The Ohio State University Has 60 Books in Development as Part of Textbook Affordability Initiative

At The Ohio State University, Pressbooks has become an integral platform for the university’s open textbook affordability initiative.

The university already has 18 published books on its Pressbooks network, a handful of private books being used in OSU classes, and almost 60 new books in development, says Michael Shiflet, Digital Publishing Coordinator, Affordability and Access, at The Ohio State University.

Among these are Environmental ScienceBites Volume 1 and Volume 2. The books are part of an open pedagogy project in which undergraduates in the Introduction to Environmental Science class at OSU produced content for the texts.

Writing for Strategic Communication Industries is another popular open textbook from the OSU collection. It was produced by lecturer Jasmine Roberts. The nature of a traditional publishing cycle made it hard to produce textbooks sufficiently up to date in her fast-changing field, Michael says. “She found authoring her own work was just a much more effective teaching strategy.”

Michael says single-author textbooks like Roberts’ are the bulk of what’s being produced on their network.
“We haven’t seen a lot of the “adopt and remix” kind of traditional Creative Commons open work. What we’re seeing is a lot more people authoring their own original material,” he says.

Michael says a lot of authors come to him to produce open textbooks because there is no text out there for what they want to teach.

This has led to some extra-specialized titles in the catalog, such as Atlas of Renal Lesions in Proteineuric Dogs, a book about dog kidneys intended for veterinary pathologists and nephrologists.

“It’s the only thing out there in this highly specialized field,” Michael says.

Other faculty may have books already in progress and need a tool to produce them with, or have an ebook that can be converted using Pressbooks.

Faculty come to the open textbook program through their grant program or learn of it through word of mouth. Sometimes they hear about it by being asked to contribute to another book, or from a faculty colleague in their department who participated.

As the digital publication coordinator, Michael provides project management – including weekly check-ins, a roadmap with milestones, and tech support – for all projects funded by the affordability initiative. He also provides tech support for OSU’s Pressbooks network to projects not funded by the initiative.

Michael runs a Pressbooks user group at the university, which meets virtually every two or three months to share updates, show and tell, and discuss best practices.

Michael says he used to encourage users to author outside of Pressbooks using something like Google Docs or Word, then bring their manuscript into Pressbooks when it was about 90 percent complete. But as Pressbooks has improved, he’s become less adamant about this workflow.

The revision history and editing capabilities of Pressbooks have undergone major improvements, Michael says. “I’m kind of less insistent that people do that these days. It’s a lot easier to recover things if you do make a mistake, [and] it’s easy to track.It’s really hard to lose something forever, so I’m more open to people finding a workflow that works for them.”

He thinks the new H5P plugin, which enables faculty to add quizzes in their books, will be a big selling point to instructors considering making open educational resources in Pressbooks.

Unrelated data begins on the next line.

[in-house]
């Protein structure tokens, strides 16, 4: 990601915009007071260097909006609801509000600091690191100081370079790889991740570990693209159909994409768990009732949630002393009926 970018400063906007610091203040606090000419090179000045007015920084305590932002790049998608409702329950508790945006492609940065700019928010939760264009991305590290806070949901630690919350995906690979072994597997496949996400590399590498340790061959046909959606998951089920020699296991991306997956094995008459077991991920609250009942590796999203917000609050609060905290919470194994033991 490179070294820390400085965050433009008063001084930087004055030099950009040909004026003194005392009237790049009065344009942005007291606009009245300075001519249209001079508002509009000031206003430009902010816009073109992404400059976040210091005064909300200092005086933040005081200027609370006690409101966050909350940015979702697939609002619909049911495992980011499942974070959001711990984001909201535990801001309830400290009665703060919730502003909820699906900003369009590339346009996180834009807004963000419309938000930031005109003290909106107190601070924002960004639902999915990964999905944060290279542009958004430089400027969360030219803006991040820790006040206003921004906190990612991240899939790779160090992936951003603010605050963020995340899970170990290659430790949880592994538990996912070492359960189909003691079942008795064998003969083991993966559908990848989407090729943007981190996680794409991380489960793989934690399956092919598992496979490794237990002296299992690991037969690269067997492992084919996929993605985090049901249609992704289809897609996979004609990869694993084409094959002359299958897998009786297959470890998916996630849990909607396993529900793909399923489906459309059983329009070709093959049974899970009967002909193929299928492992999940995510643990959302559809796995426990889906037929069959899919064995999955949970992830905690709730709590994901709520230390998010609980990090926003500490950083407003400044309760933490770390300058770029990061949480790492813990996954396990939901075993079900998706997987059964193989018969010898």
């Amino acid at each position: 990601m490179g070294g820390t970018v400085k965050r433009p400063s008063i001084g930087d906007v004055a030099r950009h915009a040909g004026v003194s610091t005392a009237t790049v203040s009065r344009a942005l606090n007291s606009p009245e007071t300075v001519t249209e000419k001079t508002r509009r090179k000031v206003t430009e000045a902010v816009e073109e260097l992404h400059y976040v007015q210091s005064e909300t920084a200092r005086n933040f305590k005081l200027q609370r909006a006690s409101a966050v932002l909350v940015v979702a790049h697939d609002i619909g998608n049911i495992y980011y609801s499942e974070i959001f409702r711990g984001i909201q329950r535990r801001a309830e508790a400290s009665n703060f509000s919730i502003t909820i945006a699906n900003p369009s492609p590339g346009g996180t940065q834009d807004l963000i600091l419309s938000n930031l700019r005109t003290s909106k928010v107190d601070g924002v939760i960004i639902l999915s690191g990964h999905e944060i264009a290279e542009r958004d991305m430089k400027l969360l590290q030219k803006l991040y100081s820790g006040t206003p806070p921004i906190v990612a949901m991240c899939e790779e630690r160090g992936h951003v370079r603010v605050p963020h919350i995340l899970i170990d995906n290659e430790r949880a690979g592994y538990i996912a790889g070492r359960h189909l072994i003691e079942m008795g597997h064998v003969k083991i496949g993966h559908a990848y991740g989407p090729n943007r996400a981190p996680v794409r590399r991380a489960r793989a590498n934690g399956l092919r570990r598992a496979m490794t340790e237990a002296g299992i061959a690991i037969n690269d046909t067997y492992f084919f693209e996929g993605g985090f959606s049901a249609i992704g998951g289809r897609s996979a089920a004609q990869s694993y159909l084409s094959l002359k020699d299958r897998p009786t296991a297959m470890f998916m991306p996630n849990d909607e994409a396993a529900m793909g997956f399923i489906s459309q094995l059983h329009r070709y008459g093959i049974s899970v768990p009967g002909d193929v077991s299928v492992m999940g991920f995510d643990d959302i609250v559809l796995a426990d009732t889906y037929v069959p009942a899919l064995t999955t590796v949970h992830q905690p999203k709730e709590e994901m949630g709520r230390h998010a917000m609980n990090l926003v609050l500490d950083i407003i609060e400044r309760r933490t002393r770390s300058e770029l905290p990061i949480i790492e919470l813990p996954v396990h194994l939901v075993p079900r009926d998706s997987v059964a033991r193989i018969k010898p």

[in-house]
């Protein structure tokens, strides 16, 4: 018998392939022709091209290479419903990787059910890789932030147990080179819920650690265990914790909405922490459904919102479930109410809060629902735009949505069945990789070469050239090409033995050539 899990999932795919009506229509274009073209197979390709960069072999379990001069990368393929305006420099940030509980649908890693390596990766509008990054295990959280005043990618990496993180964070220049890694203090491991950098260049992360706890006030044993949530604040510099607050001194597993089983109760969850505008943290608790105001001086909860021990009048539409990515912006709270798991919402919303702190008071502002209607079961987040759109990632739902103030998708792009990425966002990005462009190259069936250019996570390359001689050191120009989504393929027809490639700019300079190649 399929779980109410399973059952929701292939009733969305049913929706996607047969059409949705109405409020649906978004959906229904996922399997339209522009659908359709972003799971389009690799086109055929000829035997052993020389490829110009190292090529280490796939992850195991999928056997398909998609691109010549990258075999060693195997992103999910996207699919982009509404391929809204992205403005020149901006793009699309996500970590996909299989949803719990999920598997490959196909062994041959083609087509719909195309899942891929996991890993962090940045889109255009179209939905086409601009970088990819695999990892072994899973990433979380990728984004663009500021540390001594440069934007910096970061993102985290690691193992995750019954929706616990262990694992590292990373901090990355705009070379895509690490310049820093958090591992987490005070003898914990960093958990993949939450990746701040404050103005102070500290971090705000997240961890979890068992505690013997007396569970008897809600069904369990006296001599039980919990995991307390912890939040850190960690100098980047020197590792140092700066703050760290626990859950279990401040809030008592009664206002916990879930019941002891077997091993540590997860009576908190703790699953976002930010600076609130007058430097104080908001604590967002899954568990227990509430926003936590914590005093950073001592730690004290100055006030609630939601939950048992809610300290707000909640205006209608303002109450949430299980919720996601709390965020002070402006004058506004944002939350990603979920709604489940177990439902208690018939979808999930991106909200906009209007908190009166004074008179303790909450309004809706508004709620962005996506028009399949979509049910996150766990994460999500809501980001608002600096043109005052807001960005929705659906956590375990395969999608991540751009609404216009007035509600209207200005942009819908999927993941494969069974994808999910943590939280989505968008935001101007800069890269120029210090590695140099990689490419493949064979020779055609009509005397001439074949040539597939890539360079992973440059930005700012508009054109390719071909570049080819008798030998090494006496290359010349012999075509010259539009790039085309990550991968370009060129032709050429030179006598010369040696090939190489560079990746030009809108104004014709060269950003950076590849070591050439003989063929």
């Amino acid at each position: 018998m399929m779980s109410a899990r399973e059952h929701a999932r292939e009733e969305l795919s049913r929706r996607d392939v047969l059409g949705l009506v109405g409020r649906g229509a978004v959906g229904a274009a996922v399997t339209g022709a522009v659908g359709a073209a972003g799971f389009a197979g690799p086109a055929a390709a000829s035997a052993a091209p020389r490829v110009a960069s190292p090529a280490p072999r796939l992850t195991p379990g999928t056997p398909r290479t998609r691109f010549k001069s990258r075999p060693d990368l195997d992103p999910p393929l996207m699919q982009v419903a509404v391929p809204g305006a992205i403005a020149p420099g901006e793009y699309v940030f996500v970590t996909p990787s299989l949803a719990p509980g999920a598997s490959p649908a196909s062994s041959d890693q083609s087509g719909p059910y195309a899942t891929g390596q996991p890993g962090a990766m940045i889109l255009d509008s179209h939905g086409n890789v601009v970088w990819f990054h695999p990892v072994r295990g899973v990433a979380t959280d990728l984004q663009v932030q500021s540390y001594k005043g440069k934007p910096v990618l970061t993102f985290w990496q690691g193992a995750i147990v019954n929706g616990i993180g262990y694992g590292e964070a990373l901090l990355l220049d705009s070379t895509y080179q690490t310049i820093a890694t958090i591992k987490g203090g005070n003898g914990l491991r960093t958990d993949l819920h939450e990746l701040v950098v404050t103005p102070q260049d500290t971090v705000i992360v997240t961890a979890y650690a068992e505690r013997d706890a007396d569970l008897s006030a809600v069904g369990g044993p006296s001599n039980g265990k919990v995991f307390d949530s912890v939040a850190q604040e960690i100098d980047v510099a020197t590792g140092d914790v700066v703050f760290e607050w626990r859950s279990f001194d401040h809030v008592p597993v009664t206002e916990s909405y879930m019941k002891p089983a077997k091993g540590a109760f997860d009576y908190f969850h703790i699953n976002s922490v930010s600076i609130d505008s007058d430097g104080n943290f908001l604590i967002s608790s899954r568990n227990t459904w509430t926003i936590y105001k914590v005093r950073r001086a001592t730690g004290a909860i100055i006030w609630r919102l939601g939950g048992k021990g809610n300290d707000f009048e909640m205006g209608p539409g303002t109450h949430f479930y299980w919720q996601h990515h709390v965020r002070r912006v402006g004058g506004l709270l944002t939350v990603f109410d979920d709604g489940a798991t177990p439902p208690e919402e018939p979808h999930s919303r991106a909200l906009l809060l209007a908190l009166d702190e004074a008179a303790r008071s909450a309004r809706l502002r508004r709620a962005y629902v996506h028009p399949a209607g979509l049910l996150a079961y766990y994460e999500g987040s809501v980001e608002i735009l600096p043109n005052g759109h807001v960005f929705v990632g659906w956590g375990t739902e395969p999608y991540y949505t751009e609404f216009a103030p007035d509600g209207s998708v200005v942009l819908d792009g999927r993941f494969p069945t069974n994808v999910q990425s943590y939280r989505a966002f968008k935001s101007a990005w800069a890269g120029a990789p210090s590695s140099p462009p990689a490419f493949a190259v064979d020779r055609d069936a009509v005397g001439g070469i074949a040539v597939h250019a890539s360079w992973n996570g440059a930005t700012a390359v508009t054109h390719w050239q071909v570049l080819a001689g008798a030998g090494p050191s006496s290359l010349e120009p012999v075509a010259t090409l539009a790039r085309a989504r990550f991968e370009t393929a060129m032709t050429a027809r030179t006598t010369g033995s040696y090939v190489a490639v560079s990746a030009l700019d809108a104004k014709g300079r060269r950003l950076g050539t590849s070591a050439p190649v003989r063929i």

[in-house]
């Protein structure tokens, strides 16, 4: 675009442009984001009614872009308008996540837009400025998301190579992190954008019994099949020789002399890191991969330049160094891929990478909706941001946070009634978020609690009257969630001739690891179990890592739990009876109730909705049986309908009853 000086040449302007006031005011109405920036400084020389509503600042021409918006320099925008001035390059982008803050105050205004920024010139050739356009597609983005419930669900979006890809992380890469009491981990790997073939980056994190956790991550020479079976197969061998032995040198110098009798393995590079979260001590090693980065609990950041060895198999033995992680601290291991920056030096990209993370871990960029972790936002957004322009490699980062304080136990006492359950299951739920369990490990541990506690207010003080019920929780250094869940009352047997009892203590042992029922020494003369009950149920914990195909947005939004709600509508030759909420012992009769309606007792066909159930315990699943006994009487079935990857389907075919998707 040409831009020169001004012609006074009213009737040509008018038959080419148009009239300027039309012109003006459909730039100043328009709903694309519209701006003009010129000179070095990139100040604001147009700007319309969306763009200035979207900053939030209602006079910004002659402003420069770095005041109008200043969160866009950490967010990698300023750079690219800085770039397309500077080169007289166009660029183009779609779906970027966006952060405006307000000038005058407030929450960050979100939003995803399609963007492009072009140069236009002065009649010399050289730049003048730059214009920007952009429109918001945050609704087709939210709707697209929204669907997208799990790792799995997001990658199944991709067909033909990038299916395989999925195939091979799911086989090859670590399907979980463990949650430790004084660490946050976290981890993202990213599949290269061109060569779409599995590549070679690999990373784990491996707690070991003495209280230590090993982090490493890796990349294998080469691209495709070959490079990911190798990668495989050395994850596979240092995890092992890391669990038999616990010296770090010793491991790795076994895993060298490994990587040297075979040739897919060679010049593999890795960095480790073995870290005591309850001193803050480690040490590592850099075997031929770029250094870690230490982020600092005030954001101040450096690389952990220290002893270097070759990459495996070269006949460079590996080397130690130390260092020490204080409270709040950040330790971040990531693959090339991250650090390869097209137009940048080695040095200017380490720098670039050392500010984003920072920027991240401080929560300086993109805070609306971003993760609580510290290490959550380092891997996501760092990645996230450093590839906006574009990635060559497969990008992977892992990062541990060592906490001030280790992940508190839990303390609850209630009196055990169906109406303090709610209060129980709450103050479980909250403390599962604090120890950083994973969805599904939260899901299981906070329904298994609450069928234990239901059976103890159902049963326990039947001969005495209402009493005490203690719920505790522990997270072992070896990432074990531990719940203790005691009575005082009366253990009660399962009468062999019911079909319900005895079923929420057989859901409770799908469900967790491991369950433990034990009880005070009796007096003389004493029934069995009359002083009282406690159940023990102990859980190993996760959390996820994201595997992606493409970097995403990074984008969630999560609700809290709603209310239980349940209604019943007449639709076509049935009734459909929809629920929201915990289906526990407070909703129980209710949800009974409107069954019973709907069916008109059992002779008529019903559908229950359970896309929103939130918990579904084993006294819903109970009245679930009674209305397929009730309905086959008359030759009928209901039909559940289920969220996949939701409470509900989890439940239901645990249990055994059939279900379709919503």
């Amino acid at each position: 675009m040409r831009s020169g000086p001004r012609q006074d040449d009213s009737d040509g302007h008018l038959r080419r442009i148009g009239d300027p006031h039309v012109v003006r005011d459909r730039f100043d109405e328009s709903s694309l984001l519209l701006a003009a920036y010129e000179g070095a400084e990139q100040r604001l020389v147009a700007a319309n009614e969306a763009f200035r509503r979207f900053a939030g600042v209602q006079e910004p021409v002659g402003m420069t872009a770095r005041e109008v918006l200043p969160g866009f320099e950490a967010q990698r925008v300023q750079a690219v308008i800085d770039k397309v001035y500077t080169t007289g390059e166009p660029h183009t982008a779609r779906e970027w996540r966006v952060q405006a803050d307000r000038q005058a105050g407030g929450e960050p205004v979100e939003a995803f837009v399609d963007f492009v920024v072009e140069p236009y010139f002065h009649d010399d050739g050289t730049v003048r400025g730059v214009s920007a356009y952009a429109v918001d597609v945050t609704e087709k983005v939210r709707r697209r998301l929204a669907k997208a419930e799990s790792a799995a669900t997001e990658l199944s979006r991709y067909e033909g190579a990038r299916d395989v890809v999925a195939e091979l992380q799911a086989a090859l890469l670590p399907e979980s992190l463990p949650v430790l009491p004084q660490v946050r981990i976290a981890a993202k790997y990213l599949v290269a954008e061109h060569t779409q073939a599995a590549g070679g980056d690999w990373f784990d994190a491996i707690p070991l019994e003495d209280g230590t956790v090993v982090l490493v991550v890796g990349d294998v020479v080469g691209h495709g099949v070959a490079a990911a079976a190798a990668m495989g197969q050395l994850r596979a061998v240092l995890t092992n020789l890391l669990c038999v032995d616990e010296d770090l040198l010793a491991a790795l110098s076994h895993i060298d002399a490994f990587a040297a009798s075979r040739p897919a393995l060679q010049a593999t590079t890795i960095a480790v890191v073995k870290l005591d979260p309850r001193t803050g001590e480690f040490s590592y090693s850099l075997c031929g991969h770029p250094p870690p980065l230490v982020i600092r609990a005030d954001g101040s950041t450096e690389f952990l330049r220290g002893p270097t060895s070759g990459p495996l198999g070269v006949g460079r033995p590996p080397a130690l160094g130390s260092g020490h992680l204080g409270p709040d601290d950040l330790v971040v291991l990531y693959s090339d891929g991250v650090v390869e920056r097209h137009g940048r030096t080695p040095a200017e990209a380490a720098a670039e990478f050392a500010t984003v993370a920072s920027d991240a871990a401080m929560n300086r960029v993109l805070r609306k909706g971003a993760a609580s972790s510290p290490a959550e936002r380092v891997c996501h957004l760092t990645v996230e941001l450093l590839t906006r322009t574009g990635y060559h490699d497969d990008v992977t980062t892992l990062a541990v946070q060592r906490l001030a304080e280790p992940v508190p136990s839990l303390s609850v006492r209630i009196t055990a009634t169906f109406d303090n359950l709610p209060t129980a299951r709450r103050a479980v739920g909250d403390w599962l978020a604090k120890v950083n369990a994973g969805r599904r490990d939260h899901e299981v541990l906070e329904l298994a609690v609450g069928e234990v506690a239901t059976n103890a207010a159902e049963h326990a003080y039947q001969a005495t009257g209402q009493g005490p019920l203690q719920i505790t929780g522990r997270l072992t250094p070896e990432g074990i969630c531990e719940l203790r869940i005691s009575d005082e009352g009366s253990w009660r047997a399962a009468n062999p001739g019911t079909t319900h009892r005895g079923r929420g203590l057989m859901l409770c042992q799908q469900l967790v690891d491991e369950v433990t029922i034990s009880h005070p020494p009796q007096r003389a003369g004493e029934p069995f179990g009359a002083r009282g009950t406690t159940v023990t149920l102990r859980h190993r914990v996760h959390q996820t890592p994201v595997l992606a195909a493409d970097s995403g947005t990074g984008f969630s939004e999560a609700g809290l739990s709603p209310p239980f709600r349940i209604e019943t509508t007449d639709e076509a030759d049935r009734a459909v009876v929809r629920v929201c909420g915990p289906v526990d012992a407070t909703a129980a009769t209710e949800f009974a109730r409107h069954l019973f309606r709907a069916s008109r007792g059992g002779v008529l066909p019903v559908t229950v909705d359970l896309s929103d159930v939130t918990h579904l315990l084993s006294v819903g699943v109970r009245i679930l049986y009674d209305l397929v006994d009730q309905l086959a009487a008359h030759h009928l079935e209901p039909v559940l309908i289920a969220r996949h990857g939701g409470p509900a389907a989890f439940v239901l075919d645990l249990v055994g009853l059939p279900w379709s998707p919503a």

The cloning tool has also proved useful, Michael says, enabling his team to clone great books they’ve seen elsewhere and then suggest those books to the subject matter librarians who can encourage adoption.

OSU originally came to Pressbooks in March 2016 when the program was piloted and presented as an option to them by Unizin, a consortium of which OSU is a member.

“We weren’t necessarily looking for something new,” Michael says, but they were unhappy with their current solution, which required editing code in an XML editor to create EPUBs.

When approached by Unizin, they did a landscape survey of five or six other options, including existing tools, but found that “Pressbooks was by far the best option.”

Michael says one solution they looked at required a regular dedicated server for every book. “We weren’t going to go around giving faculty members servers,” Michael says.

They had also tried iBooks, but the learning curve was problematic – they were spending two to three months of a six-month book development process getting people used to the tool. Plus, students who weren’t on Mac computers couldn’t access the books published in iBooks.

With Pressbooks, Michael says, “Now we’re down to a couple hours, if that, and most of that’s dealing with minutia, not necessarily related to the tool itself.”

One of the things that drew them in initially was the fact Pressbooks was built on WordPress and had a familiar interface.

“Most faculty have some familiarity with WordPress, and even if they don’t, it’s pretty intuitive,” he says.

Having multiple output formats was another selling point. In a research project conducted by OSU, it was discovered that 90 percent of users were reading the texts online, but that they still liked having the option to download other formats.

“The fact that now we can send it to a Nook or a Kindle or just a kid’s PC laptop [is an asset]”, Michael says.

He also likes having the responsive webbook version.

“A lot more students than we would care to admit are simply using their phones and not using anything larger than a tablet [to read the books],” he says.

In the future, Michael would like to see more of the books in progress become a reality, and going forward, he is focused on increasing the completion rate.

“I’d like to see more books get finalized and in the catalog,” Michael says.